Thursday, July 31, 2008
Jellyfish has moments of wit, humor, hope, joy, fantasy and beauty.
The rest of the film presents a bleak picture of unpleasant and struggling people in a bleak landscape of rundown parts of Israel.
Almost no-one is nice to anyone else, and bad luck fills in to add misery when people fail to create problems for themselves and each another.
Beginning with a child who mysteriously walks onto the beach, apparently from the sea, and later, just as strangely, disappears, the film follows the (really bad) waitress who finds the child, a Filipino care giver, a couple that just got married, and some other characters who interact with them.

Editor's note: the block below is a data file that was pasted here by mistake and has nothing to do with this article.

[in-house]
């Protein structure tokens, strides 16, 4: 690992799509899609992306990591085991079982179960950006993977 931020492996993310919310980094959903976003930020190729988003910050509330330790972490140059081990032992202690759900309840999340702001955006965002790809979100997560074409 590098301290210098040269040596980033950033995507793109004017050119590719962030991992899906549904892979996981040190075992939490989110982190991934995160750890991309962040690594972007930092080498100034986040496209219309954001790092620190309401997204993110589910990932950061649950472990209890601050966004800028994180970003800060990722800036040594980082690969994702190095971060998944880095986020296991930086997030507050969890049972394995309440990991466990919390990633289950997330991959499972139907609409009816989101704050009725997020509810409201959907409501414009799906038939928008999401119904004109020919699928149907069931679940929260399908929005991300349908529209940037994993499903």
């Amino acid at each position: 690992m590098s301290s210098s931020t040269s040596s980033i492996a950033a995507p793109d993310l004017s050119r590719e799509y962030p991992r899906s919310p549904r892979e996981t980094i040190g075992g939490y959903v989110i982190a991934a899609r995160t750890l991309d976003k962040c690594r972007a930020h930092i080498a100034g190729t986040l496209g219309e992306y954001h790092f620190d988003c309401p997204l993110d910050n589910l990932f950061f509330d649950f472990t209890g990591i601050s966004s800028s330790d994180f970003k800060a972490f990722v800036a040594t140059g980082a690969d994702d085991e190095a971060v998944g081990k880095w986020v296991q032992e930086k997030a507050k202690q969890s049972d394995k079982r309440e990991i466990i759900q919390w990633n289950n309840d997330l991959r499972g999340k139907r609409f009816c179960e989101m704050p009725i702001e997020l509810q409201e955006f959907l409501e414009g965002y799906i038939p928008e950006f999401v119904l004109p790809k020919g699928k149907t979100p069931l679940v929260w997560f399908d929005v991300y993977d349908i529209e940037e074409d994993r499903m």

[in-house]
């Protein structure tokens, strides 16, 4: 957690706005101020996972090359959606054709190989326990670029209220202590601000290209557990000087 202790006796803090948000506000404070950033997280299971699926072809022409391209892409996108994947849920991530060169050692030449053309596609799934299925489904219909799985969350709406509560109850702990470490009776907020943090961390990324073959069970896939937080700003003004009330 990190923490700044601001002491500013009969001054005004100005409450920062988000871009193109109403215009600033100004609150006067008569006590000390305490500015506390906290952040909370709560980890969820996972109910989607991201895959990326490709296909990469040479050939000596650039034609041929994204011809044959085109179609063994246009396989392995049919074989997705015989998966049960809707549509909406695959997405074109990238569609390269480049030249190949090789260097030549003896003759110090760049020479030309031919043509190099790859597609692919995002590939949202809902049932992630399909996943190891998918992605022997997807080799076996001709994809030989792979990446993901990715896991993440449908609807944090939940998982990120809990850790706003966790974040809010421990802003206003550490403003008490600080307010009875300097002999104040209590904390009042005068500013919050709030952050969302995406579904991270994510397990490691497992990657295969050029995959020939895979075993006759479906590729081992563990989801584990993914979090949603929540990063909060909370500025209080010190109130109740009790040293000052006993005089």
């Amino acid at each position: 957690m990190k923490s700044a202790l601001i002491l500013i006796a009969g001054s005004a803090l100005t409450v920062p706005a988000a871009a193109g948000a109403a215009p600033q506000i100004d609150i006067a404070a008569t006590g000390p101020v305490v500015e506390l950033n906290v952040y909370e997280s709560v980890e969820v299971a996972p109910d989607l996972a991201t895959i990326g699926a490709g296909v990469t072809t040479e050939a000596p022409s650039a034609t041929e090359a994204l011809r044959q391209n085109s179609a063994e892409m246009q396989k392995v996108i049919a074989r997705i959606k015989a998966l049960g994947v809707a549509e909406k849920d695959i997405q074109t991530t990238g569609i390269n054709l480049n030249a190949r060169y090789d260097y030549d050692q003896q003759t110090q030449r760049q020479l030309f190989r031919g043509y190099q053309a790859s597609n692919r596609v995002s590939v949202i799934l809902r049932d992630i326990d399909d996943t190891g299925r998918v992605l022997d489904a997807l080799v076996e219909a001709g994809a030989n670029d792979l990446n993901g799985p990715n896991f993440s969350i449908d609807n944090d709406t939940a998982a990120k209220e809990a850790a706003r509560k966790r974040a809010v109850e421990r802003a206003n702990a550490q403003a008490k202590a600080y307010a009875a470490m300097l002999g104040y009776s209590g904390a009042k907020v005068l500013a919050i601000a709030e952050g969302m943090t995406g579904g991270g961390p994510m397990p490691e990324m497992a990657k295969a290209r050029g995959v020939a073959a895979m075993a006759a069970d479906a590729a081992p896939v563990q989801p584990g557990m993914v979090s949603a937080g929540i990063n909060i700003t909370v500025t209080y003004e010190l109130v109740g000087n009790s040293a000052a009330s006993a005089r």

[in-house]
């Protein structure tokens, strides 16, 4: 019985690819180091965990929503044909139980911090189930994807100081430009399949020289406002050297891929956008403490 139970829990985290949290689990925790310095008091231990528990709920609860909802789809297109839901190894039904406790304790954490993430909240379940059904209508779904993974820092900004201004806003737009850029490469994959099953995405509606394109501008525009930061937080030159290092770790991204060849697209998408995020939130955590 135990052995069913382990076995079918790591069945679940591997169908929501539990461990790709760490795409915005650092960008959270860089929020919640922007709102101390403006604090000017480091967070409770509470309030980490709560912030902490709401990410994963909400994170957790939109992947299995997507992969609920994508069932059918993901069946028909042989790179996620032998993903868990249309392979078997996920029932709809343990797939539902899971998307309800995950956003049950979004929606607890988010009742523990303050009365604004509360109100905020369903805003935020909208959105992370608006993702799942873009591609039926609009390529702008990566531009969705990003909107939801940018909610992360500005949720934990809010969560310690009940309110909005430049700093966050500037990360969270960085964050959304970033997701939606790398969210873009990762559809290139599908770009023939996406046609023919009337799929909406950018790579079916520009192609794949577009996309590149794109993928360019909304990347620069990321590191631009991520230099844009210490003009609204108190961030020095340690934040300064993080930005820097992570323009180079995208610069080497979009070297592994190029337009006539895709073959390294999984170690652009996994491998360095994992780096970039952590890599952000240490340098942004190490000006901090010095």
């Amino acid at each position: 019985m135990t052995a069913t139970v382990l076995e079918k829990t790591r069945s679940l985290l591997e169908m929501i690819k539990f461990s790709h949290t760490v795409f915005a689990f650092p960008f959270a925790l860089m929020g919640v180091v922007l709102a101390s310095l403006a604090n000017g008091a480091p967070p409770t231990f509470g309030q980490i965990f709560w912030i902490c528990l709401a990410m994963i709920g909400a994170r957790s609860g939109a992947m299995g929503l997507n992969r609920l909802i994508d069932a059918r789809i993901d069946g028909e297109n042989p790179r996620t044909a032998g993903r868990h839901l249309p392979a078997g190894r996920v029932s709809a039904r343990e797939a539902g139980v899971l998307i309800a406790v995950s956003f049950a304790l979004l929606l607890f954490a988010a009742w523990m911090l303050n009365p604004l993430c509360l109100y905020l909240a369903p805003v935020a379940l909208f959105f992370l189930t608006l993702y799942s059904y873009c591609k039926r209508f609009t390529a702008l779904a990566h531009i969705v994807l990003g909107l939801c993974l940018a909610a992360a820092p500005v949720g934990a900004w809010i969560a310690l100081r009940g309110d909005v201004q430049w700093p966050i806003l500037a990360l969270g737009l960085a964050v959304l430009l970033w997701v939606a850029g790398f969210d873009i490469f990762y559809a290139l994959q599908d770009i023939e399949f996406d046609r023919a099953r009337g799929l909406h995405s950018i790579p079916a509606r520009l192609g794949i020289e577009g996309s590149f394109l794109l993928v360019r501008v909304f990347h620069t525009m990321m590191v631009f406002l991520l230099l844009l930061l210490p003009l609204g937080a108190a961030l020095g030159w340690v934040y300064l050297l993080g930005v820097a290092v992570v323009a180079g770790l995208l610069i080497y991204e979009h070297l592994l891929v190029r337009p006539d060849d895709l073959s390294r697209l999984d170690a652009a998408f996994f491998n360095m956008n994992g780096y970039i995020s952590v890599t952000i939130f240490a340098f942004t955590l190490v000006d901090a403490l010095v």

Except for the care giver, who is the one sympathetic character in the film, just about everyone is either a schlemiel, a schmozzle, or both. (Yiddish: The classic definition: A schlemiel is the waiter who slips and drops a bowl of soup in the customer's lap; a schlemozzle is the customer with a lap full of soup.)
The film is well acted, original, was a prize winner at Cannes, and was shown at Lincoln Center in New Films / New Directors.
Nevertheless, its sprinkling of dark humor, buried in a dark vision, is not likely to cheer up most people, or do much for the Israeli tourist industry.
For anyone on a holiday going to the beach and looking for some happy times, perhaps the best advice would be to avoid both jellyfish and Jellyfish.